A mid to late Tertiary lake, Palaeolake Etosha, was the single collective end point of three drainage systems feeding southwards off the central Angolan highlands, the Cubango and Kunene Megafans and the Cuvelai Drainage System. The lake beds consist of 50 m of saline, olive green clay, the Etosha Pan Clay Member, containing authigenic analcime, monoclinic K-feldspar and glauconite. Fossil suites in two local sandstones near or at the top of the clay, the Oshigambo and Ekuma Delta Sandstone Members, include various antelope, pig, zebra, quagga, rhinoceros, elephant, lion, spring hare, ostrich, flamingo, crocodile, hippopotamus, freshwater turtles, catfish, bivalves and trees, which have respective ages of 6 ± 1 Ma and 4 ± 1 Ma. An oolitic, pan-margin limestone of limited lateral extent, the Poacher’s Point Carbonate Member, was the last unit deposited in the palaeolake. Flooding and complete desiccation were common occurrences in Palaeolake Etosha before it dried up completely at about 4 Ma under conditions of progressively increasing aridity. Over the ensuing 2 Ma, a huge groundwater calcrete, the Etosha Calcrete Formation, advanced northwards over the dry lake deposits and the surface Kalahari sands were reworked to produce the regional Kalahari dune fields.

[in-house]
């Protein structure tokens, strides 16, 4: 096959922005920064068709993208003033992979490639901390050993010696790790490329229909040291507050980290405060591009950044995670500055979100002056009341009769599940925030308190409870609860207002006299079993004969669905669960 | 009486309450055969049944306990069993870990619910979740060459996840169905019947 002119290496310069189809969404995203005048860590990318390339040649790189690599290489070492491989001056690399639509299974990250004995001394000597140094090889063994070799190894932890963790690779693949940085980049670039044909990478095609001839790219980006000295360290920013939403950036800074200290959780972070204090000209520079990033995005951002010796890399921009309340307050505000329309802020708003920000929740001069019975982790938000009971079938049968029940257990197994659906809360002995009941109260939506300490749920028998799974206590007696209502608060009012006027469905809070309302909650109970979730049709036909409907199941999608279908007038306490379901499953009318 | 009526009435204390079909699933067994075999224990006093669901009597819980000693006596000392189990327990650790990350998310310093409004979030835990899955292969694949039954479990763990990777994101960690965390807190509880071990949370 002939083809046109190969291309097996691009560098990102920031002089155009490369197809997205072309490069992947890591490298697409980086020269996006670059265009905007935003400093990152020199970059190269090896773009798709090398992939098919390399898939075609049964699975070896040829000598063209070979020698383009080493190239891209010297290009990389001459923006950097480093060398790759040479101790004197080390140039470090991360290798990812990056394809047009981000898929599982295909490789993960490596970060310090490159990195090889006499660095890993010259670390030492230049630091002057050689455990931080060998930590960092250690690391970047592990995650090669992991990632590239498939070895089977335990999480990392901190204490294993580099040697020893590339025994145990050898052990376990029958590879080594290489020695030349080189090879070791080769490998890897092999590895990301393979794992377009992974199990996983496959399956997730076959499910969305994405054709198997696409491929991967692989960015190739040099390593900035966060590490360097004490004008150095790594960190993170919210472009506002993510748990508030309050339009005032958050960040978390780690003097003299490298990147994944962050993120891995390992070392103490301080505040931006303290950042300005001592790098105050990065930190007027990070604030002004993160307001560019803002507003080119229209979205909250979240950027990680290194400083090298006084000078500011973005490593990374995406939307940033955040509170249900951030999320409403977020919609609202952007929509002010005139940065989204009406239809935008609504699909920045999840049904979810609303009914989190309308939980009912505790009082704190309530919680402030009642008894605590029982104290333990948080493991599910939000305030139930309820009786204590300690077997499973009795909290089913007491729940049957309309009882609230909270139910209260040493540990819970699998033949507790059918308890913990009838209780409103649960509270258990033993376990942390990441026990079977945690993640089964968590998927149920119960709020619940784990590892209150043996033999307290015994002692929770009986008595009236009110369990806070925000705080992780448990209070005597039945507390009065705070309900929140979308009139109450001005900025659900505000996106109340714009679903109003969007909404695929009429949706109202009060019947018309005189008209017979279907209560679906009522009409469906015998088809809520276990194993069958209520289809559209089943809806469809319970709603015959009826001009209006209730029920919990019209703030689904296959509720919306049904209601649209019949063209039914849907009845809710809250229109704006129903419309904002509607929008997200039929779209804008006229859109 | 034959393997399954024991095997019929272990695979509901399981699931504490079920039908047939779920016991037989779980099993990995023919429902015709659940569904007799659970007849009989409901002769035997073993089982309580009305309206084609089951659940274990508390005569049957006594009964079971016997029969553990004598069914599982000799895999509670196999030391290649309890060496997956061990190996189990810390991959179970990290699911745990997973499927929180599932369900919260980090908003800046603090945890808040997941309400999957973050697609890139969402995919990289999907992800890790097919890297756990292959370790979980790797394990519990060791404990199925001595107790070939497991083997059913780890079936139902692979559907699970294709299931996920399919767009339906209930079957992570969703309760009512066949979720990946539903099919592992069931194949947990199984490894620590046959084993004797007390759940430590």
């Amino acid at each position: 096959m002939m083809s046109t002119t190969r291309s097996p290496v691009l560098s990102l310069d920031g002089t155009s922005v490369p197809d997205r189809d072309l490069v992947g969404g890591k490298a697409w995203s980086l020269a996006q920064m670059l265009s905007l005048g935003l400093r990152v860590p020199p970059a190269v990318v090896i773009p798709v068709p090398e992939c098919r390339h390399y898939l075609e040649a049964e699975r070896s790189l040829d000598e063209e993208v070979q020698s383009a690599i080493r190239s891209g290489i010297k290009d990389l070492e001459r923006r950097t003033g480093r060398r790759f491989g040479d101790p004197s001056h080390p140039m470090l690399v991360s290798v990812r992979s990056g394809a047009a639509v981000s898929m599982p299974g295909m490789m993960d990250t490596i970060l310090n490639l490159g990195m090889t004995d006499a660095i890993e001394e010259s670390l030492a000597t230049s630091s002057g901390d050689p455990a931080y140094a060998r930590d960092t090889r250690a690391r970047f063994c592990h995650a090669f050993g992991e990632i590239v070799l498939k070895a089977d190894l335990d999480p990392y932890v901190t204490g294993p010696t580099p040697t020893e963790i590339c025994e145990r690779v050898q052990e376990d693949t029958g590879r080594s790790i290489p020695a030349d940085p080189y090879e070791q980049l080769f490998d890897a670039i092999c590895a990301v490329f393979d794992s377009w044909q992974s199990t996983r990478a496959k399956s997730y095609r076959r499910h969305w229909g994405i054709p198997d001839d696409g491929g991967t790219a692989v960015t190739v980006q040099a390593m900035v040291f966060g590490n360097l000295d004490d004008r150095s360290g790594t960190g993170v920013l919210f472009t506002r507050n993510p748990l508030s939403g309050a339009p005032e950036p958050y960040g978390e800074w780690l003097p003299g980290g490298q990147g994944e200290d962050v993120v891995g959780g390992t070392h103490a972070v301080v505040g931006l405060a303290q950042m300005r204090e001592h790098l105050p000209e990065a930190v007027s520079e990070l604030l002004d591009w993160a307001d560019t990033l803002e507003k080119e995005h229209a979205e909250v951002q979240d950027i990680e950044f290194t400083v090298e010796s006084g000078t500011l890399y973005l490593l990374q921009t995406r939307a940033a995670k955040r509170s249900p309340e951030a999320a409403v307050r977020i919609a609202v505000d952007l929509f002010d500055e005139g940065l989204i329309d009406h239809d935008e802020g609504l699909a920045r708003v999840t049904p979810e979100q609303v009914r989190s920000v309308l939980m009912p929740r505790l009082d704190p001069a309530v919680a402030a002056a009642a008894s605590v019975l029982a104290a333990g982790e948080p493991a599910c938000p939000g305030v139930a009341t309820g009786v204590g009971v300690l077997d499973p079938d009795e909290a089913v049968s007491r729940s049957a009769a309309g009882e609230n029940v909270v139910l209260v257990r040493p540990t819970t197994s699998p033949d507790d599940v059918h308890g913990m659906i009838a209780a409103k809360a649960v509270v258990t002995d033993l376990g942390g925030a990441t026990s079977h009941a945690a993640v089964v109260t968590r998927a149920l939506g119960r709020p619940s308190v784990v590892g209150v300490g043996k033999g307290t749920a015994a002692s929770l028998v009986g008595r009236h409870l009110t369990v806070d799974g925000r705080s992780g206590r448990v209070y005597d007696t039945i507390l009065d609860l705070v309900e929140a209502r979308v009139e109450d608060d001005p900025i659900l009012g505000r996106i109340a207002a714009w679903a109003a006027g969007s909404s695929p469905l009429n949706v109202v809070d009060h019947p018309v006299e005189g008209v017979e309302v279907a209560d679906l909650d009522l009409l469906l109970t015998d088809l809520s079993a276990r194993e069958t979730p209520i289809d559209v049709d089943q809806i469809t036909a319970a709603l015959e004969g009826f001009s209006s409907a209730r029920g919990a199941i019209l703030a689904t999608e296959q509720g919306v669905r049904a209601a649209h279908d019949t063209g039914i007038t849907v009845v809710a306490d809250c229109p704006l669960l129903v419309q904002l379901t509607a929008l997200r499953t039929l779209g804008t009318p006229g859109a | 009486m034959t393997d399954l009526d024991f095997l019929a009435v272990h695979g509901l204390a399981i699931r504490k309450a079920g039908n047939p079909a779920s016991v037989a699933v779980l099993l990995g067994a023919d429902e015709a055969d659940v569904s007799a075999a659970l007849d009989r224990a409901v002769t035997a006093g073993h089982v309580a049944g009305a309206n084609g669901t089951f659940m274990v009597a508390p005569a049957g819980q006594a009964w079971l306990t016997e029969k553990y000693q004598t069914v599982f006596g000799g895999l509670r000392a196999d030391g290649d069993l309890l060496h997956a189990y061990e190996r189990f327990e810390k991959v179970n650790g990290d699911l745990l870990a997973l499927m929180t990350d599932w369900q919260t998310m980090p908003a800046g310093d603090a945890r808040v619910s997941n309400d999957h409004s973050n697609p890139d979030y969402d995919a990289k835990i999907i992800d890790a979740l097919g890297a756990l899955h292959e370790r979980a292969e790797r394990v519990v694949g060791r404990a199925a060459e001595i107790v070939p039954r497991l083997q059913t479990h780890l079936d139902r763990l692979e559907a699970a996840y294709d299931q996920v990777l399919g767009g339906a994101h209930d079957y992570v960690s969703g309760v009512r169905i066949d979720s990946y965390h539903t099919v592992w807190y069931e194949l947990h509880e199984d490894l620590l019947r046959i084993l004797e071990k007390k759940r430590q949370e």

Resumption of periodic flow in the Cuvelai system resulted in cycles of flooding and desiccation in an ephemeral Cuvelai endpoint lake atop the Etosha Calcrete Formation in the Etosha area. Fragmentation of the calcrete by salt enabled strong easterly winds to remove the calcrete fines from the Etosha depression. This initiated the ‘excavation’ of the present Etosha Pan by wind ablation. Lunette dunes on the western side of Etosha Pan contain an inverted pan stratigraphy. Flooding of the present pan occurs occasionally and has been as deep as 10 m in the past. White magadi-type chert nodules have formed locally on the pan floor in animal footprints.